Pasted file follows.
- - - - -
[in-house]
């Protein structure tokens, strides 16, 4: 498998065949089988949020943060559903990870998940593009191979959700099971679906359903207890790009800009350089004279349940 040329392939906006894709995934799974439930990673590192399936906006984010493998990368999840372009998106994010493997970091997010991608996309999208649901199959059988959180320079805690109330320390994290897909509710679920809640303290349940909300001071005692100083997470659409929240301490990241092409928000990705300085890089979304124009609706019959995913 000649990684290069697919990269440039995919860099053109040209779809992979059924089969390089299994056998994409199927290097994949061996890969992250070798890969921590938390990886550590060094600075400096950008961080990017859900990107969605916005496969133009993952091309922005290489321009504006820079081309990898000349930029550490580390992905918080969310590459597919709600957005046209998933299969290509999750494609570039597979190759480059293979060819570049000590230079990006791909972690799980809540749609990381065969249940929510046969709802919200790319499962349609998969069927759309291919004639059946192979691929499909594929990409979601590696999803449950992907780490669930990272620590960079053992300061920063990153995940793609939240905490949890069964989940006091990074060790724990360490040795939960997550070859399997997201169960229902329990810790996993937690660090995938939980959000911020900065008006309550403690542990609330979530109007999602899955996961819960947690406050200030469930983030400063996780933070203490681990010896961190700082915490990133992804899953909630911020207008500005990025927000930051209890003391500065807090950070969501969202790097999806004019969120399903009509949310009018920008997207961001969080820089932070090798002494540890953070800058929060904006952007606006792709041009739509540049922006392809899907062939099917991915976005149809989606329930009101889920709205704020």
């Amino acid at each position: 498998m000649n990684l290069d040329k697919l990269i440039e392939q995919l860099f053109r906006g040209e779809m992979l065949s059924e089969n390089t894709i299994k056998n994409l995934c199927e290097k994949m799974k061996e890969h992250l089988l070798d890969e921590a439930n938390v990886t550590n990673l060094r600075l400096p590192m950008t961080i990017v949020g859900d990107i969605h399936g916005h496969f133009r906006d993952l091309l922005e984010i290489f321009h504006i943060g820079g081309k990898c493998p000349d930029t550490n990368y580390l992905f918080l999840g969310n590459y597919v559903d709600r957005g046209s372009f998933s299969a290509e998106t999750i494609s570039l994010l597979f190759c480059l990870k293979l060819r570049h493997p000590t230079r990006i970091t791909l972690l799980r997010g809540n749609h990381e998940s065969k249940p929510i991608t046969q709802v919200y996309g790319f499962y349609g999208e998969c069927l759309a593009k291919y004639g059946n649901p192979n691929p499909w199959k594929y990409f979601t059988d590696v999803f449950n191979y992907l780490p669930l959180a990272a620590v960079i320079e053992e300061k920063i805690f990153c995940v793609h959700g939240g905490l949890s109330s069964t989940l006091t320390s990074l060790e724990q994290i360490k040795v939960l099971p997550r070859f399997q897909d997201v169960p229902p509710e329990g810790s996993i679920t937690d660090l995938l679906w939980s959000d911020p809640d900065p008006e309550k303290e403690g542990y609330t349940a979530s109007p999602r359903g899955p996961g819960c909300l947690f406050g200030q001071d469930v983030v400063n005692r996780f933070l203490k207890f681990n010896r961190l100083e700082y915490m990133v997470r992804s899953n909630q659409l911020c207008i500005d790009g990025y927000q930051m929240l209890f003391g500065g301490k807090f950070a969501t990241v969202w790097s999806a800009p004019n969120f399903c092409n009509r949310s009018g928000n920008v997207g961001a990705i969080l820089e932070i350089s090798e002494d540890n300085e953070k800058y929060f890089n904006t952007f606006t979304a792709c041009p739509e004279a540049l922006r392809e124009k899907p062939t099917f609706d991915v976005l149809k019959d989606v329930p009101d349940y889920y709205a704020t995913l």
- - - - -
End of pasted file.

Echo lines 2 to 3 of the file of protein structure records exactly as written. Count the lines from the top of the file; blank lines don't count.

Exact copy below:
């Protein structure tokens, strides 16, 4: 498998065949089988949020943060559903990870998940593009191979959700099971679906359903207890790009800009350089004279349940 040329392939906006894709995934799974439930990673590192399936906006984010493998990368999840372009998106994010493997970091997010991608996309999208649901199959059988959180320079805690109330320390994290897909509710679920809640303290349940909300001071005692100083997470659409929240301490990241092409928000990705300085890089979304124009609706019959995913 000649990684290069697919990269440039995919860099053109040209779809992979059924089969390089299994056998994409199927290097994949061996890969992250070798890969921590938390990886550590060094600075400096950008961080990017859900990107969605916005496969133009993952091309922005290489321009504006820079081309990898000349930029550490580390992905918080969310590459597919709600957005046209998933299969290509999750494609570039597979190759480059293979060819570049000590230079990006791909972690799980809540749609990381065969249940929510046969709802919200790319499962349609998969069927759309291919004639059946192979691929499909594929990409979601590696999803449950992907780490669930990272620590960079053992300061920063990153995940793609939240905490949890069964989940006091990074060790724990360490040795939960997550070859399997997201169960229902329990810790996993937690660090995938939980959000911020900065008006309550403690542990609330979530109007999602899955996961819960947690406050200030469930983030400063996780933070203490681990010896961190700082915490990133992804899953909630911020207008500005990025927000930051209890003391500065807090950070969501969202790097999806004019969120399903009509949310009018920008997207961001969080820089932070090798002494540890953070800058929060904006952007606006792709041009739509540049922006392809899907062939099917991915976005149809989606329930009101889920709205704020």
């Amino acid at each position: 498998m000649n990684l290069d040329k697919l990269i440039e392939q995919l860099f053109r906006g040209e779809m992979l065949s059924e089969n390089t894709i299994k056998n994409l995934c199927e290097k994949m799974k061996e890969h992250l089988l070798d890969e921590a439930n938390v990886t550590n990673l060094r600075l400096p590192m950008t961080i990017v949020g859900d990107i969605h399936g916005h496969f133009r906006d993952l091309l922005e984010i290489f321009h504006i943060g820079g081309k990898c493998p000349d930029t550490n990368y580390l992905f918080l999840g969310n590459y597919v559903d709600r957005g046209s372009f998933s299969a290509e998106t999750i494609s570039l994010l597979f190759c480059l990870k293979l060819r570049h493997p000590t230079r990006i970091t791909l972690l799980r997010g809540n749609h990381e998940s065969k249940p929510i991608t046969q709802v919200y996309g790319f499962y349609g999208e998969c069927l759309a593009k291919y004639g059946n649901p192979n691929p499909w199959k594929y990409f979601t059988d590696v999803f449950n191979y992907l780490p669930l959180a990272a620590v960079i320079e053992e300061k920063i805690f990153c995940v793609h959700g939240g905490l949890s109330s069964t989940l006091t320390s990074l060790e724990q994290i360490k040795v939960l099971p997550r070859f399997q897909d997201v169960p229902p509710e329990g810790s996993i679920t937690d660090l995938l679906w939980s959000d911020p809640d900065p008006e309550k303290e403690g542990y609330t349940a979530s109007p999602r359903g899955p996961g819960c909300l947690f406050g200030q001071d469930v983030v400063n005692r996780f933070l203490k207890f681990n010896r961190l100083e700082y915490m990133v997470r992804s899953n909630q659409l911020c207008i500005d790009g990025y927000q930051m929240l209890f003391g500065g301490k807090f950070a969501t990241v969202w790097s999806a800009p004019n969120f399903c092409n009509r949310s009018g928000n920008v997207g961001a990705i969080l820089e932070i350089s090798e002494d540890n300085e953070k800058y929060f890089n904006t952007f606006t979304a792709c041009p739509e004279a540049l922006r392809e124009k899907p062939t099917f609706d991915v976005l149809k019959d989606v329930p009101d349940y889920y709205a704020t995913l």